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Products made for lefties are left behind--by lefties

Twelve-year-old Caitlin Towey swung recklessly with the right-handed golf clubs her grandmother bought her as a gift only days before. Towey, a confirmed lefty, looked around, mortified to see all the country clubbers watching her.

“It was so awkward for me to be at a country club to begin with!” said the now 23-year-old youth programmer for AmeriCorps. “Never mind the fact that I felt completely ridiculous using golf clubs that were totally wrong for me.”

Still, Towey continued on with the game of golf throughout childhood and into adulthood. “I ended up being pretty good at the sport,” she said. “Think of how phenomenal I could have been if I had learned with the proper lefty clubs.”

After centuries of discrimination against the left-handed, southpaws can now be proud of their uniqueness. No more believing that lefties are a bunch of cryptics; no more kids getting their knuckles slapped with rulers to force them to use their right hand. Even President Obama recently signed documents with his left hand and quipped to reporters, “I’m a lefty, get used to it.”

But does Obama--and the rest of the 1 in 10 lefties of the land--realize they could be signing documents with a fast-drying ink lefty pen? Or cutting coupons with some lefty scissors? Oven mitts, watches, mugs, notebooks, pens, knives, vegetable peelers and can openers all exist and are available now on the Internet. At a modest cost (lefty scissors: $12; fast-drying ink pen: $5; left-handed notebook: $5; lefty oven mitt: $7), one would think lefties would snatch up these goods and parade around with their new gear. But it turns out that despite their burgeoning pride, lefties still rarely use the lefty-specialized products now available. Instead, they choose to struggle and adapt the best they can to a right-handed world, even when there are products available to service their dominant side.

“So many lefties have adapted to righty products throughout the years that it can be awkward for lefties to use left-handed products, especially scissors,” said Kelly Kempczenski, the left-handed manager of San Francisco’s Lefty Store, which calls itself the first store in the United States to cater to left-handers. “It definitely gets some taking used to.”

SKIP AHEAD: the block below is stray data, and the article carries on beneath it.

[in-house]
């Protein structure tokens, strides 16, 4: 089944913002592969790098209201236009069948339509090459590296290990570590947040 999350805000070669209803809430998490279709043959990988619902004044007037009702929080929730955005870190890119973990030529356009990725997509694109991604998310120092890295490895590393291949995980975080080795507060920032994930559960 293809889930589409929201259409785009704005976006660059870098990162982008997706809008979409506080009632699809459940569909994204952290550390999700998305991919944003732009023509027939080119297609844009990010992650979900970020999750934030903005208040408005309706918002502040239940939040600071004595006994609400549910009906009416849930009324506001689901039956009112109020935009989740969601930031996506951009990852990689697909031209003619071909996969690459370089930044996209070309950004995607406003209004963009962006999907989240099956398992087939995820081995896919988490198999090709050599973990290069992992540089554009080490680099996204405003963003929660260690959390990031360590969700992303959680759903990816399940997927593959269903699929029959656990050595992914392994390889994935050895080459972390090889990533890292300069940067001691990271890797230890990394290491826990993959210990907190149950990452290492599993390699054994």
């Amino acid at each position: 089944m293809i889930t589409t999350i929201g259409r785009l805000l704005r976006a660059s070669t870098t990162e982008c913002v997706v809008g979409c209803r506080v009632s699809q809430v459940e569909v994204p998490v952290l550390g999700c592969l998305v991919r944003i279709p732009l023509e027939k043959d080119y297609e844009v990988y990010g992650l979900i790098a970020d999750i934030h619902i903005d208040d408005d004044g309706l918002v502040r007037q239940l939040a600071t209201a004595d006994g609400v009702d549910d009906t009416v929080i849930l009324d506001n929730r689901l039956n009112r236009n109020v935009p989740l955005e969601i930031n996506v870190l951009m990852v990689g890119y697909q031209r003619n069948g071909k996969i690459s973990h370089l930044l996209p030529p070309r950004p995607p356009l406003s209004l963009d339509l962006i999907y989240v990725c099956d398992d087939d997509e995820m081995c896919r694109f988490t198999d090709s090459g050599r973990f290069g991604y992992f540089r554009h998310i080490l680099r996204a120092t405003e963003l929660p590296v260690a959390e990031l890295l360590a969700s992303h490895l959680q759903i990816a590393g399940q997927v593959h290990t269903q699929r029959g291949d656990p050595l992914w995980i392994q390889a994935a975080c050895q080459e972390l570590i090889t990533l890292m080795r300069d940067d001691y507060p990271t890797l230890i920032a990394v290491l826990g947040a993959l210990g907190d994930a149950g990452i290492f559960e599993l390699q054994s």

It turns out that because lefties have gotten so used to adjusting to a right-handed world, most don’t see the point in changing now. Growing up, Alissa Leone tried to keep her computer mouse at home on the left side of the key board. As computers became used more in school, her right hand became shaped to the righty mouse.

“I can’t use lefty products anymore,” said Leone, a 25-year-old insurance underwriter. “I write with my left hand but I can do almost anything else with my right hand. I usually eat with my left hand but occasionally will switch to my right hand and not even be aware of it.”

Like most of the lefty community, Leone is more ambidextrous than dominant-handed by forcing herself to adapt to the world with her rare physical trait.

Unlike blond and blue-eyed folks who like to play up their recessive genetics, or those who try to emulate them through dyes and contact lenses, lefties instead give in to their surroundings. Most choose to settle with a frustration-fueled ambidextrous way of life than play up the uncommon feature that claims to be a sign of superior creativity and intelligence to the left-handed.

“Righties that come into our store don’t realize the little things that we lefties deal with in this day and age,” said Kempczenski. “From everything like cutting a slice of cheese to measuring something; from opening a bottle of wine to playing cards, lefties have to do many things in their own way. Most of us are ambidextrous because we have no choice but to adapt to the ‘right-hand world.’”

Specialty lefty products can’t be found in a Staples and Office Max store. And especially in a harsh economic environment, most lefty stores have gone online to sell to left-handed customers. While the Internet offers several options buy lefty products, the availability and demand still pales in comparison to the hair dye and colored-contacts business.

Sarah Newcomb, who hit the DNA trifecta as a blond, blue-eyed lefty, finds the use of left-handed products more frustrating than fruitful.

“I remember I had a couple lefty notebooks,” said Newcomb, a 22-year-old New Hampshire resident. “But it actually was more difficult for me to write in them I think. I was so used to just having the binding for my left hand to rest on.”

“It seems like more of a hassle, anyway,” Newcomb said, “to have to go out and buy lefty stuff that’s so hard to find.”

And despite Towey’s negative experiences with golf clubs, and choosing to lead a more difficult life without the use of lefty stuff, she’s grown to love her left-handed dominance.

“Even things as simple as noticing someone else is a lefty and exchanging high-fives, or noticing someone with ink all over their hand taking notes and nodding with empathy,” said the recent college graduate. “It’s like a secret club that the only lefties are a part of.”